The glacial slopes of Mount Rainier might seem lifeless at first glance. That is, until the ice worms emerge.
As if on cue, billions of black, threadlike worms wriggle their way to the surface of the snow every summer, when the sun directly strikes the glaciers. And scientists still don't know why.
If they want the answer to that question or any other related to this mysterious creature, scientists have to act fast. Black ice worms (Mesenchytraeus solifugus) are the only worm species known to science that spend their entire lives in ice. As glaciers in the region shrink due to global warming, these worms risk becoming extinct alongside them.
To beat the ticking clock, Scott Hotaling, a biologist at Washington State University, makes sure that as soon as ice worms appear on the mountain's Paradise Glacier, so does he. Hotaling is one of the few people who actively studies this species.
"I saw my first ice worms when I was working [a summer job] in Olympic National Park," in Washington State, Hotaling told Live Science. He had been a student of ecology at the time, but the ice worms made him realize that he could carve a unique niche for himself as a scientist. "It was cool because I would ask these questions — like, 'Where do they live?' and 'How do they reproduce?' — and I realized that actual scientists were still asking those same questions," said Hotaling.
The worms were first described in 1898, but few people studied them in the intervening century. As a result, not much is known about them despite the fact that they seem to be the most abundant species living inside glaciers.
For instance, we don't know why they emerge in the summer, or why they spend most of their lives buried deep in ice. Further, what they do underneath the ice for so long is a complete mystery.
However, what little we do know about them suggests these worms are amazing.
For example, they live for months in ice, but they cannot tolerate freezing. "It's wild, but they basically survive at the very edge of their tolerance," said Hotaling. These are worms that spend most of the year buried under ice, only to emerge briefly in the summer. Paradoxically, being exposed to wind on the surface puts them most at risk of freezing solid. They keep warm enough to survive by being buried in ice. "Think of it like living in an igloo," he said. "It's negative 40 degrees [Celsius, or minus 40 degrees Fahrenheit] outside, but it's probably zero degrees Celsius [32 F] on the inside."
Hotaling thinks the worms' summer behavior resembles that of their distant cousins, earthworms. They crawl through the ice, eating the bacteria and algae in front of them and excreting waste behind. But what they do all winter is "the ultimate ice worm mystery," he said. He would love to know the answer, but these elusive worms are buried beneath dozens of feet of snow for much of their lives, making them hard to study.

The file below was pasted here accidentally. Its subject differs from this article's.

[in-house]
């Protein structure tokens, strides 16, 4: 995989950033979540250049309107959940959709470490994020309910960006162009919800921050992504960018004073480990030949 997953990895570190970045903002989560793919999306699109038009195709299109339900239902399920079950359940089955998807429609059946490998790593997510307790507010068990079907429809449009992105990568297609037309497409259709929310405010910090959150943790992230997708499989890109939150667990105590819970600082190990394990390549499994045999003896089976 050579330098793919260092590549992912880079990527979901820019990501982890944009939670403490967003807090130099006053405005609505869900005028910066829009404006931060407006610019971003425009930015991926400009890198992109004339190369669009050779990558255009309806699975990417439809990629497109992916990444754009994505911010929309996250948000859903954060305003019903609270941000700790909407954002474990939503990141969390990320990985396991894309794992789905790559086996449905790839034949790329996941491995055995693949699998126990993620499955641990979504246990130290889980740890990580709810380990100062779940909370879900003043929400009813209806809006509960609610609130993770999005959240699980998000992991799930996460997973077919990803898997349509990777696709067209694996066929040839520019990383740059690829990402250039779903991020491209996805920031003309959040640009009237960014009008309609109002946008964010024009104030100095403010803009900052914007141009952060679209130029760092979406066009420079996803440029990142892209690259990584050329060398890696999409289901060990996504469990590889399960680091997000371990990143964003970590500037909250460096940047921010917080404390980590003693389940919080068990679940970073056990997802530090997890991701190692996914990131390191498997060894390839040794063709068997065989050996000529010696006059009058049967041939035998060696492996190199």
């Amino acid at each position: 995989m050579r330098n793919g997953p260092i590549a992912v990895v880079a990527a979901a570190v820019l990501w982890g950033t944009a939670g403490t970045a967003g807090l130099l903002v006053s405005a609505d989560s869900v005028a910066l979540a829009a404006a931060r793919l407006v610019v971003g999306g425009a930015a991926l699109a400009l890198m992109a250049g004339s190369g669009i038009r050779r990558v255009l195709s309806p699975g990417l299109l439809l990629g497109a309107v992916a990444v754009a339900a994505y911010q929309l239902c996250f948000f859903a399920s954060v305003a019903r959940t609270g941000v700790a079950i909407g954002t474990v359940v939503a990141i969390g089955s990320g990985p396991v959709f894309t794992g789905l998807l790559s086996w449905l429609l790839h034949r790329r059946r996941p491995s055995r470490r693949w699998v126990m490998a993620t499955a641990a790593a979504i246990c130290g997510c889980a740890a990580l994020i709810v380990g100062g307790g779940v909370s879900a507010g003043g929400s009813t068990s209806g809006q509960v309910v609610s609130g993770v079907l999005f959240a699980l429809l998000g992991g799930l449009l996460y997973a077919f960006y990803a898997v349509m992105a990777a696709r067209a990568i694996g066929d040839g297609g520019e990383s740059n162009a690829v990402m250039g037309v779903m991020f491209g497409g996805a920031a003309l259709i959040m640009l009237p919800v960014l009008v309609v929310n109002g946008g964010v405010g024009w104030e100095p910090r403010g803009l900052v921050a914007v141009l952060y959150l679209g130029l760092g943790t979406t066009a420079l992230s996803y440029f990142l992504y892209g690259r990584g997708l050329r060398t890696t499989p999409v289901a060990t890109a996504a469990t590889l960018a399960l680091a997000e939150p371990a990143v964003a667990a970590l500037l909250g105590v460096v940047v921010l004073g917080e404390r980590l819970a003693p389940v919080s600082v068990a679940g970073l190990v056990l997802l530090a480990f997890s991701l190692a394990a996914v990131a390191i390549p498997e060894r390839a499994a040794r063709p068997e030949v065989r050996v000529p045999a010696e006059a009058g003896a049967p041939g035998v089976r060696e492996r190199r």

Despite being widespread throughout Alaska and the Pacific Northwest, these worms are limited to very specific glacial habitats where they can exist on the fringes between alpine forests and frozen mountain peaks. But it likely wasn't always that way. "Our limited genetic evidence suggests that ice worms probably covered the landscape during the last glacial period," Hotaling said. When the glaciers retreated at the end of the Pleistocene, around 20,000 years ago, the worms were left on isolated peaks, where they have thrived ever since.
They are not alone up there, either. Hotaling noted that ice worms are likely an important food source for bird species that brave the cold. Among these are gray-crowned rosy finches, the highest-elevation nesting bird species in North America. Gray-crowned rosy finches build nests directly on the ice and forage in the snow for the hidden bounty of ice worms, suggesting the worms are a crucial food supply for the finches.
Even though not much is known about ice worms, it's clear that they are a key part of an imperiled ecosystem. As glaciers recede, they risk taking the worms and everything that relies on those worms with them, and Hotaling is acutely aware that his research is time-sensitive. "These are some of the most rapidly changing habitats on Earth, yet we know so little about them," said Hotaling.
Originally published on Live Science.
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Cameron Duke is a contributing writer for Live Science who mainly covers life sciences. He also writes for New Scientist as well as MinuteEarth and Discovery's Curiosity Daily Podcast. He holds a master's degree in animal behavior from Western Carolina University and is an adjunct instructor at the University of Northern Colorado, teaching biology.